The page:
Guitar Instruction Thirds
Guitar Instruction | Progression of Thirds. Get lots of guitar practice in this free guitar lesson for progressions of thirds. We show them and explain them to you.
- Guitar Instruction - Thirds
- Thirds In C G D
- Thirds In A E F Bb
What are third's you say? In this Guitar Instruction tutorial, we will get into the theory of how thirds are constructed and show you most of the thirds for each of (7) scales, included C, G, D, A, E, F, Bb.
The reason we won't explore the remainder of the keys is these 7 are the predominate chords and sca
le that you can play in the open positions. The other thirds can be attained by the use of a Capo.
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First, let's start off by looking at a couple of basic scales. We will look at the scale of C Major and G Major in the illustration Below. Please note that a scale does not need to start off with the root of the scale name. What this means is that usually the C Major scale would start off with a "C" note. You can start off with any note in the scale as long as you are true to the note positions. In these 2 examples below, we DO start off with each scale's root note - those being a "C" in the C Major Scale and a "G" in the G Major Scale.
The "Tab Notes" In blue pretty much sum everything up as to how to construct the thirds.
- One of the hardest things to understand about thirds is that many of them are on the same string. Look at the illustration above for instance. The 2nd and 4th notes of the C scale are on the same string, as are the 7th and 9th notes. Then we are faces with a lot of notes all on the 1st string - all on the same string. The key is to play one of the notes on a different string. Refer to the Tab Illustration Below: We have provided you with all of the information you will need to play your thirds properly with the notation, tab, fingerings etc.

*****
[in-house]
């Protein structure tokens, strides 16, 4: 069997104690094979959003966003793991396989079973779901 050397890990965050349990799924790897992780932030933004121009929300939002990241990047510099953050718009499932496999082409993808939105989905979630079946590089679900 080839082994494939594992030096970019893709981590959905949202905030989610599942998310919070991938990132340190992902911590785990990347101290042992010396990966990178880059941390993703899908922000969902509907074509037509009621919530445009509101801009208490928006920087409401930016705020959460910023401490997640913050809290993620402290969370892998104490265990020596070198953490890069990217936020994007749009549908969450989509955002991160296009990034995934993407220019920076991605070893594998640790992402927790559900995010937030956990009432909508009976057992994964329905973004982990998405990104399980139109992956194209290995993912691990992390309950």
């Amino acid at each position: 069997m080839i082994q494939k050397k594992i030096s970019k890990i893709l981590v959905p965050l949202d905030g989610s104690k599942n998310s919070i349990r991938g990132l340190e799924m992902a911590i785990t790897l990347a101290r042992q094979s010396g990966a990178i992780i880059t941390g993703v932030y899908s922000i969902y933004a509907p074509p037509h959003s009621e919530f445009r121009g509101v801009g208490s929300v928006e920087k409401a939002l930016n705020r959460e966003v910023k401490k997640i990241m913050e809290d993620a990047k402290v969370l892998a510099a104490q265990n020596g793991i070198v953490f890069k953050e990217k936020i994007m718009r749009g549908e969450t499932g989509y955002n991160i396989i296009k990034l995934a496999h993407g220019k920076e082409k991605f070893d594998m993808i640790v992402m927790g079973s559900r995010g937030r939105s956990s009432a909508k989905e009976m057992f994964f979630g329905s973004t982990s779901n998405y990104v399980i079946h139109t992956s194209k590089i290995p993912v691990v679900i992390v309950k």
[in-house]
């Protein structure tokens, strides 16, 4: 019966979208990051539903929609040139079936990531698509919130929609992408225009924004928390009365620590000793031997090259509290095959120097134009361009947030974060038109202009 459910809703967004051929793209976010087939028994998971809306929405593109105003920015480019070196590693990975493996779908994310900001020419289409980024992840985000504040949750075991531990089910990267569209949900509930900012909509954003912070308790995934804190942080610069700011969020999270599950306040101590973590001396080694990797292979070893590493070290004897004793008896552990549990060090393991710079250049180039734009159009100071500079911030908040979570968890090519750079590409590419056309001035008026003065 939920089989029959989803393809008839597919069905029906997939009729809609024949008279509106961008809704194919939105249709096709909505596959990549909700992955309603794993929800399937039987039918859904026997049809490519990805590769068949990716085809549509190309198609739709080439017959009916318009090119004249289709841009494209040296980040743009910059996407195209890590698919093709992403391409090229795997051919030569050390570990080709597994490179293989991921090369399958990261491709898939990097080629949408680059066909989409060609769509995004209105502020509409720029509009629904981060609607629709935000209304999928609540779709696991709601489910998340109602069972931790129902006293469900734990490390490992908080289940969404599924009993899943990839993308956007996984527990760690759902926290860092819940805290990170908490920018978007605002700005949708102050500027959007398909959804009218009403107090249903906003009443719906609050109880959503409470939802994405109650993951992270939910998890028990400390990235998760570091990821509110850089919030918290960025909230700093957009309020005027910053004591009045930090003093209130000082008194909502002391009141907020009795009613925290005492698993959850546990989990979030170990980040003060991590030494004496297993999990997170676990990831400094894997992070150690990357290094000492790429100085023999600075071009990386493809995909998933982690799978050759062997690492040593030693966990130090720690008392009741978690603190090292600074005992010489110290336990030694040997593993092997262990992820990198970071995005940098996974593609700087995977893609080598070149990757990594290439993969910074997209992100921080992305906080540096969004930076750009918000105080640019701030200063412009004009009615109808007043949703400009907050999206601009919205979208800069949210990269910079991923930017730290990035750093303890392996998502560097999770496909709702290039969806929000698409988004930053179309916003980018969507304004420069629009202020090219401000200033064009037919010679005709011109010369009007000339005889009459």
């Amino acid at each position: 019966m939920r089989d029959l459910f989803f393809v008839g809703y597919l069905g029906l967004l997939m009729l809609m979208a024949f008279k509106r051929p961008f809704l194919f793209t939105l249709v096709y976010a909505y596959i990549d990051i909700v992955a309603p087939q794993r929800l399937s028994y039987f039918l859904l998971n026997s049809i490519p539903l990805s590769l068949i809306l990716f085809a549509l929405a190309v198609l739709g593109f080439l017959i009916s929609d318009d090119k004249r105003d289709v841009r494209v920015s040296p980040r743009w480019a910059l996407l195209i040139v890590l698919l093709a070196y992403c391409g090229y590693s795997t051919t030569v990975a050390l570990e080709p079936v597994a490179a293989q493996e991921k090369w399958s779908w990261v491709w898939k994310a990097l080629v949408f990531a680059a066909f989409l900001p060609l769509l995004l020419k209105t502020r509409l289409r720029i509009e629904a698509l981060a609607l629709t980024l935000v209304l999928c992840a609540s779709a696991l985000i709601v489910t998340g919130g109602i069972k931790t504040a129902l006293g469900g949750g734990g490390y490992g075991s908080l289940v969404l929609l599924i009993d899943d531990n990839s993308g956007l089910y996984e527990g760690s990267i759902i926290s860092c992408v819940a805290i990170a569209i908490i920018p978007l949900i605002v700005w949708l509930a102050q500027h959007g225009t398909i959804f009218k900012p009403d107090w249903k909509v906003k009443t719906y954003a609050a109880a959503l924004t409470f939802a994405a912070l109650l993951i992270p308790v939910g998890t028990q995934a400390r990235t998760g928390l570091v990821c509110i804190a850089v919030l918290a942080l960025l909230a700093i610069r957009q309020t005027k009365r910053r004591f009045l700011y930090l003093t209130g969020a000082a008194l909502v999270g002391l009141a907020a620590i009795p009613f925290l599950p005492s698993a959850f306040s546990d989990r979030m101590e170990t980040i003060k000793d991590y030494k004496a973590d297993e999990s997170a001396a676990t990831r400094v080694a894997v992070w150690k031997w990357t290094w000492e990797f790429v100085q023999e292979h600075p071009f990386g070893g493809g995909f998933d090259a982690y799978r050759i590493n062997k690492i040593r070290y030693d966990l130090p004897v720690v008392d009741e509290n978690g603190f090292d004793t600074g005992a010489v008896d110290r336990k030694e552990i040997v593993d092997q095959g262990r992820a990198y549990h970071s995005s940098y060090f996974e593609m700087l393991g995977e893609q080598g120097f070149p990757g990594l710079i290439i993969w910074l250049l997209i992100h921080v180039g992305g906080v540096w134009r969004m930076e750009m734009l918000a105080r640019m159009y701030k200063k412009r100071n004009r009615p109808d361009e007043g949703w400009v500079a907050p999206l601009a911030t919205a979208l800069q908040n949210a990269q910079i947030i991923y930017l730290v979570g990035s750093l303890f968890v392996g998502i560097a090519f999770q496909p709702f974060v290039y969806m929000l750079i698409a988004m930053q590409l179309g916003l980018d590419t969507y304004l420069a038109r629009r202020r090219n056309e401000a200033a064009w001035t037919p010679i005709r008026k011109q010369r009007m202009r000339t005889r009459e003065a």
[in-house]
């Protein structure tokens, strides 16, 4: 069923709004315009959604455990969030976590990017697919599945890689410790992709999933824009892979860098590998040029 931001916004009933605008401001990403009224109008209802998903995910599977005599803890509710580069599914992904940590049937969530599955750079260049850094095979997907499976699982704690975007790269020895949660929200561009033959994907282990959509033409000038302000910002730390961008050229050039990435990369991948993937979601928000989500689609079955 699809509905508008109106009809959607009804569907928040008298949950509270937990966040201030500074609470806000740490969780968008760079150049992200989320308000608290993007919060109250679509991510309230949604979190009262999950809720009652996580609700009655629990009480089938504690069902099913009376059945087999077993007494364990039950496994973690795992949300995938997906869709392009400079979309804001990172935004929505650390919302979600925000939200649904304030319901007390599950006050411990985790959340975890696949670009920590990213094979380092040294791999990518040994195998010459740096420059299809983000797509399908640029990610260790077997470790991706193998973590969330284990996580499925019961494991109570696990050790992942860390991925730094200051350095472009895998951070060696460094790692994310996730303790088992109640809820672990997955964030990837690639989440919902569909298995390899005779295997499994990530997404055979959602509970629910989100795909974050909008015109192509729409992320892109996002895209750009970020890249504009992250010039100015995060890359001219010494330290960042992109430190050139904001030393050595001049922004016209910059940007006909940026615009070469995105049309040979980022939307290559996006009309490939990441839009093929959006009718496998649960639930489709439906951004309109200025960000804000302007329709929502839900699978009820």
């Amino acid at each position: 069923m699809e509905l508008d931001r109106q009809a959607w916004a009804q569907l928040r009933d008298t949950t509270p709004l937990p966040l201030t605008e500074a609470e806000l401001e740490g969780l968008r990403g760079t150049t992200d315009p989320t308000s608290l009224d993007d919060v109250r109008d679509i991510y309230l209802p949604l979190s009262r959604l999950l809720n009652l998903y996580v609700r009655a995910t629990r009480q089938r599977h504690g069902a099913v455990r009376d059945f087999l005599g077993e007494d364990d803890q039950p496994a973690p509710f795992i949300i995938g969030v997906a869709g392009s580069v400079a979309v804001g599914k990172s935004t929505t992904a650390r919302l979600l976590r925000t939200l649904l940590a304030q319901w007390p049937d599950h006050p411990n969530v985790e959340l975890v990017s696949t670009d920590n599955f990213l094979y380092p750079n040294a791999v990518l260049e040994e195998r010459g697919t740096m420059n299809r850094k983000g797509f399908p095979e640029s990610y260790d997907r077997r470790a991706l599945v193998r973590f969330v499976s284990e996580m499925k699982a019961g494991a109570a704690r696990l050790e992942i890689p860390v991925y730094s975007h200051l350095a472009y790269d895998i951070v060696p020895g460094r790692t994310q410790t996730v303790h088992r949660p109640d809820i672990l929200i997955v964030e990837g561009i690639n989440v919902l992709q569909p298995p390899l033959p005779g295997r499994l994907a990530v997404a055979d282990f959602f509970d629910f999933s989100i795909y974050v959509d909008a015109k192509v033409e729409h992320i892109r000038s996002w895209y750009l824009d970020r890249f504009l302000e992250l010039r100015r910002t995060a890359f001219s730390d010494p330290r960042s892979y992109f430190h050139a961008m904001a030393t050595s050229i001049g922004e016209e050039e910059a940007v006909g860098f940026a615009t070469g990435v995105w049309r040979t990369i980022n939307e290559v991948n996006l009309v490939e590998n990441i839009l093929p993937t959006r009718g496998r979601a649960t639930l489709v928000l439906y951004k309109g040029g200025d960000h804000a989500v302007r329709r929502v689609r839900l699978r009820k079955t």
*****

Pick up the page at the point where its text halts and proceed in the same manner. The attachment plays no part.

- Another question that quite often comes up during Guitar Instruction is this. You have shown the thirds most of the way up the neck only on the 1st and 2nd strings. What about the remainder strings? Yes, it is true that there are thirds all the way up the guitar neck on each pair of adjacent strings. This is really beyond the scope of this lesson and will be addressed in a more advanced Guitar Instruction Article.
Just remember the key elements: each third pair only has one note separating them, not matter what scale you are using. You can simply lay out each scale and circle the thirds - or if you know the scale for memory you can work it out on the fretboard.
- Memorize each of these thirds scales and this will require quite a lot of guitar practice on your part, but believe me you will be rewarded later on in your musical career.
The simplest way to explain thirds is that they are notes that are in "harmony". Kind of like singing three part harmony, only we are using just two of the parts.